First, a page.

If you like to watch (or enter) cooking competitions on Food Network then you will enjoy this book. You will get to know about the most consistent winners in various contests that are held all over the USA. There are recipes in the book - one or two following each chapter that were winners. The author followed the cook-off circuit with several of the winners of many competitions. In many ways it's a behind the scenes with the contestants before, during and after several of the many higher prize winning contests. There is an element of gossip and insider info that contestants have about winning and about their competitors. There are hints and tips and an indication of how hard it really is to win one of these competitions. Rarely does the first time entry win. It does happen - but not often - and the reasons why are told in this book. I liked getting to know (vicariously) many of the contestants I've seen on TV. I enjoyed the book - but I didn't buy it for the recipes, and if that's what you want then this isn't the right book for you. I was sorry when it ended - but while reading it you will go along with and watching the development of another food contest competitor!
Plain and simple, Americans love competetion and Americans love food. Competetive cooking is a natural.
I'm actually not a Food Network watcher, but I may start. This book was fascinating. If you thought that cook-offs are for homemakers at the state fair, you are wrong. There are cooking competitions for the every-day home cook that have prizes worth thousand of dollars. Women who have high-profile, stressful jobs and Type A pesonalities turn to "contesting" as a semi-professional hobby and have kitchens filled with millions of dollars worth of prizes to show for their efforts.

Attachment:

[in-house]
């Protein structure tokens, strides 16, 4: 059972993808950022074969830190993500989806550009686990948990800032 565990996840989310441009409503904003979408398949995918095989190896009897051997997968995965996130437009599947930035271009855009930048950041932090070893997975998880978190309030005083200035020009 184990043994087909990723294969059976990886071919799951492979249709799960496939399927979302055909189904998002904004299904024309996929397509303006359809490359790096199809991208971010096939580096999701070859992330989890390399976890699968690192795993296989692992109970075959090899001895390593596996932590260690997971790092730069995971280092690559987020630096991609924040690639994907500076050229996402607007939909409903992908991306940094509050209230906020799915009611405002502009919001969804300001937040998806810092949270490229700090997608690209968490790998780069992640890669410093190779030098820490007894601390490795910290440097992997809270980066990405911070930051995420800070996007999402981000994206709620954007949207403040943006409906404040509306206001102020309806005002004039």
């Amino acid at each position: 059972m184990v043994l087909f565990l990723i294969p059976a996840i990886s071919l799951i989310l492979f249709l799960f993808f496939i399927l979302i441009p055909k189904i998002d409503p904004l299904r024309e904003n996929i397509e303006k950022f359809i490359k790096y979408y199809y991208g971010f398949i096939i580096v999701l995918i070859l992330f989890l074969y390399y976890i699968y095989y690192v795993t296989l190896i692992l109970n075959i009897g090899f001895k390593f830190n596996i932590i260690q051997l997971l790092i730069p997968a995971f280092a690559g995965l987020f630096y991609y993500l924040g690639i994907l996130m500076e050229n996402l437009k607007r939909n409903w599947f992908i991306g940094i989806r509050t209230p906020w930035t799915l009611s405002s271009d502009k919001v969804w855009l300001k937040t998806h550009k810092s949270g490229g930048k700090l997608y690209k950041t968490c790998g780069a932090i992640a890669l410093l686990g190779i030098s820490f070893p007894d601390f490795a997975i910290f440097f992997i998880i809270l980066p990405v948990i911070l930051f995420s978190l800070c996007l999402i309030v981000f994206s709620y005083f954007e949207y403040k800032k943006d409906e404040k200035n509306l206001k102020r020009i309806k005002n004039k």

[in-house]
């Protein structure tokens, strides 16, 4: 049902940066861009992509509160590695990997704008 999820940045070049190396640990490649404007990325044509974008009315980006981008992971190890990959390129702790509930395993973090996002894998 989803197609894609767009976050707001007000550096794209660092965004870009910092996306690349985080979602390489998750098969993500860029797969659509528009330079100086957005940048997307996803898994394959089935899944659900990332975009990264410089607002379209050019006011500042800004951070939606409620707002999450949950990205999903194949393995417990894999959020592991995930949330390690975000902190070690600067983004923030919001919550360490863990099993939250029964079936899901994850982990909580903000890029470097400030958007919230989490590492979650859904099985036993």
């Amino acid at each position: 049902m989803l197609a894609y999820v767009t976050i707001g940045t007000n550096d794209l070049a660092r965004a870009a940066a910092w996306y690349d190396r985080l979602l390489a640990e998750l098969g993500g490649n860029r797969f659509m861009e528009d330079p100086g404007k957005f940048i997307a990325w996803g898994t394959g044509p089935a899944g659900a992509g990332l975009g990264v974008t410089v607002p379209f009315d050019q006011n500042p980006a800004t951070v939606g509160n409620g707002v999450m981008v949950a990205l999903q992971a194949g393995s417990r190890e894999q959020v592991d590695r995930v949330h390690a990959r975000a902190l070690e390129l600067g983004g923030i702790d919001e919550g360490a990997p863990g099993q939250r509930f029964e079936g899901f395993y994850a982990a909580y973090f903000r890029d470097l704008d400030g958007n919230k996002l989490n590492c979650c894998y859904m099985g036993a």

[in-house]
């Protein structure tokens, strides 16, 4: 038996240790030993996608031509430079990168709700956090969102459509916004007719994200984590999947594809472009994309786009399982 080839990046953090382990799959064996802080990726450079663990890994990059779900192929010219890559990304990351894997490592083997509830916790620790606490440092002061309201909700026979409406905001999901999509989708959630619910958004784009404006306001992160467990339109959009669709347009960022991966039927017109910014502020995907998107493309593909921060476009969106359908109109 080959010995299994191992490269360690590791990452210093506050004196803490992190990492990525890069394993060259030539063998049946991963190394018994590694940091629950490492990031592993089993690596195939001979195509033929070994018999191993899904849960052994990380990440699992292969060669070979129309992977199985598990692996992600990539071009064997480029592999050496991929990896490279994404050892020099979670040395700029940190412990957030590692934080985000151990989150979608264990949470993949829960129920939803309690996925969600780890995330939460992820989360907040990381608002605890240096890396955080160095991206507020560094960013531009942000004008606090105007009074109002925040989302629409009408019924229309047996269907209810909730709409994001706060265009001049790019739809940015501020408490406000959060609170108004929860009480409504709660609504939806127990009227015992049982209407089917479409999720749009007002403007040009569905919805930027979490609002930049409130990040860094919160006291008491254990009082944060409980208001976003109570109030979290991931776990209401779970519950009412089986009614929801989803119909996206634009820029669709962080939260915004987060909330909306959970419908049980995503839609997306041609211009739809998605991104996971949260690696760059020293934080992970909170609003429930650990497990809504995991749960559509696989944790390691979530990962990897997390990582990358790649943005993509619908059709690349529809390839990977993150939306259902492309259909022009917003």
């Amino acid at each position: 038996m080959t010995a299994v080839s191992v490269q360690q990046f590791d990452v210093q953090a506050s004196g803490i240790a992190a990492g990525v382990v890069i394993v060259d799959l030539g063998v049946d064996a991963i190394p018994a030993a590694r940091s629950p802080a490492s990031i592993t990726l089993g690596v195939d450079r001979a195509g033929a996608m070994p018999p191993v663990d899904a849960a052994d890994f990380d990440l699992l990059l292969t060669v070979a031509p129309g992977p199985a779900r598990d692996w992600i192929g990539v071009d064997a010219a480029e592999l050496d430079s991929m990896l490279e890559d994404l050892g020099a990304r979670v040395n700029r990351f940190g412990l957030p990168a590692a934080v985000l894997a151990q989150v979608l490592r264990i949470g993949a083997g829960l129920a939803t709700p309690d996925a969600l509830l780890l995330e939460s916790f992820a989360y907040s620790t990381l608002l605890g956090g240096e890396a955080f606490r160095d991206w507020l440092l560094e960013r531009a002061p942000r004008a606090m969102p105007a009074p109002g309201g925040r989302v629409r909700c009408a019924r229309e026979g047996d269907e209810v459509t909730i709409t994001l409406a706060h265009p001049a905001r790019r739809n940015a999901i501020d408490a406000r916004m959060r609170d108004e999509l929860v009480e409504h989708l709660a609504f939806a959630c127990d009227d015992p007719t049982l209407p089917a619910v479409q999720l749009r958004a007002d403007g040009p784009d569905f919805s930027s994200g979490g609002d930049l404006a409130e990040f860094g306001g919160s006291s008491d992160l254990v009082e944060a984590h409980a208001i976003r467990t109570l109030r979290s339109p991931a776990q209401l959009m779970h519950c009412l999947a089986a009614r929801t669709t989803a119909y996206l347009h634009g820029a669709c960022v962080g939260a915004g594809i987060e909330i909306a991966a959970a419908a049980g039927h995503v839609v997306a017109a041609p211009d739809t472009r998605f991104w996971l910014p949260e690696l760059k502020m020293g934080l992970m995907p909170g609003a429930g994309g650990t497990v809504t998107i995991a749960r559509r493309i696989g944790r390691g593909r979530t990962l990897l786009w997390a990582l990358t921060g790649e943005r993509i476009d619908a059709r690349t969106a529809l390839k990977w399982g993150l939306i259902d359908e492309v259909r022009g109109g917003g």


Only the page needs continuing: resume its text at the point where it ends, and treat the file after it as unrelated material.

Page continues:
The book is also a discussion of America's love of convenience foods. The author points out that we will spend hours upon hours commuting or watching television without batting an eye, but when Americans cook the food has to be ready in 30 minutes or less. These competitions, particularly the Pilsbury Bake Off, also rely on processed foods, and even the "light" entries are often not that healthy for you.
The contesters who enter dozens of competitions every year are constantly thinking of the mass appeal of a dish, assuming that's what the judges look for in a winning dish. Many believe spinach doesn't have family appeal, for instance. One entrant had to change the name of her dish from Morroccan Chicken to Couscous and Chicken because the judges didn't want a winning dish to sound so "ethnic." In a way, rather than broadening the minds of Americans, foodwise, these competitions dumb down food to the lowest common denominator.
But there's no coverup involved here. Everyone knows the point of these competitions is to sell more product. These competions are a cheap way for Pilsbury or the National Beef Council, or whichever corporation is sponsoring the event, to create recipe libraries without the upkeep of test kitchens. The kitchens of America are the test kitchens. And thousands of recipes are tested and mailed in every year.
I'm now considering Googling "cooking contests" and submitting a recipe or two. I can't eat any of the winning recipes that are published in the book. It would be nice to have a little gluten-free representation out there.
This review also published in my food blog: